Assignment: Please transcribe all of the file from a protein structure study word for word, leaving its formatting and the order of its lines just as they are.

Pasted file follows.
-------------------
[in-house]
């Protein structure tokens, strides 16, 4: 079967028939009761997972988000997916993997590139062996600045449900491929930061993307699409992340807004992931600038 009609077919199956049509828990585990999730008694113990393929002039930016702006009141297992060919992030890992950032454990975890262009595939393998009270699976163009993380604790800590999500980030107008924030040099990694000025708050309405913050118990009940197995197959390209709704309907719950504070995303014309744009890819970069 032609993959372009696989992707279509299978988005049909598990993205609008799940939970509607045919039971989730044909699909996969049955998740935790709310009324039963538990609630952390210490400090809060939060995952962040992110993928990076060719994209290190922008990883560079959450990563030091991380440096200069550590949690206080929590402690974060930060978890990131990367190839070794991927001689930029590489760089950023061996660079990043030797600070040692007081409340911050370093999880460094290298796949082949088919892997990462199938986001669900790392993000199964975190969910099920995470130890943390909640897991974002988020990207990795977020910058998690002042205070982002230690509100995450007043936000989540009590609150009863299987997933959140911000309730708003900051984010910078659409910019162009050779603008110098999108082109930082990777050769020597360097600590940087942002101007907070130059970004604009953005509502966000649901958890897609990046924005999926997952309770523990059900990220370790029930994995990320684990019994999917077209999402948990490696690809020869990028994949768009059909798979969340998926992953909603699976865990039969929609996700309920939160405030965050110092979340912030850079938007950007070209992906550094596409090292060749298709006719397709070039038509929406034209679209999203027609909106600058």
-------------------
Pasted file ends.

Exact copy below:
[in-house]
């Protein structure tokens, strides 16, 4: 079967028939009761997972988000997916993997590139062996600045449900491929930061993307699409992340807004992931600038 009609077919199956049509828990585990999730008694113990393929002039930016702006009141297992060919992030890992950032454990975890262009595939393998009270699976163009993380604790800590999500980030107008924030040099990694000025708050309405913050118990009940197995197959390209709704309907719950504070995303014309744009890819970069 032609993959372009696989992707279509299978988005049909598990993205609008799940939970509607045919039971989730044909699909996969049955998740935790709310009324039963538990609630952390210490400090809060939060995952962040992110993928990076060719994209290190922008990883560079959450990563030091991380440096200069550590949690206080929590402690974060930060978890990131990367190839070794991927001689930029590489760089950023061996660079990043030797600070040692007081409340911050370093999880460094290298796949082949088919892997990462199938986001669900790392993000199964975190969910099920995470130890943390909640897991974002988020990207990795977020910058998690002042205070982002230690509100995450007043936000989540009590609150009863299987997933959140911000309730708003900051984010910078659409910019162009050779603008110098999108082109930082990777050769020597360097600590940087942002101007907070130059970004604009953005509502966000649901958890897609990046924005999926997952309770523990059900990220370790029930994995990320684990019994999917077209999402948990490696690809020869990028994949768009059909798979969340998926992953909603699976865990039969929609996700309920939160405030965050110092979340912030850079938007950007070209992906550094596409090292060749298709006719397709070039038509929406034209679209999203027609909106600058």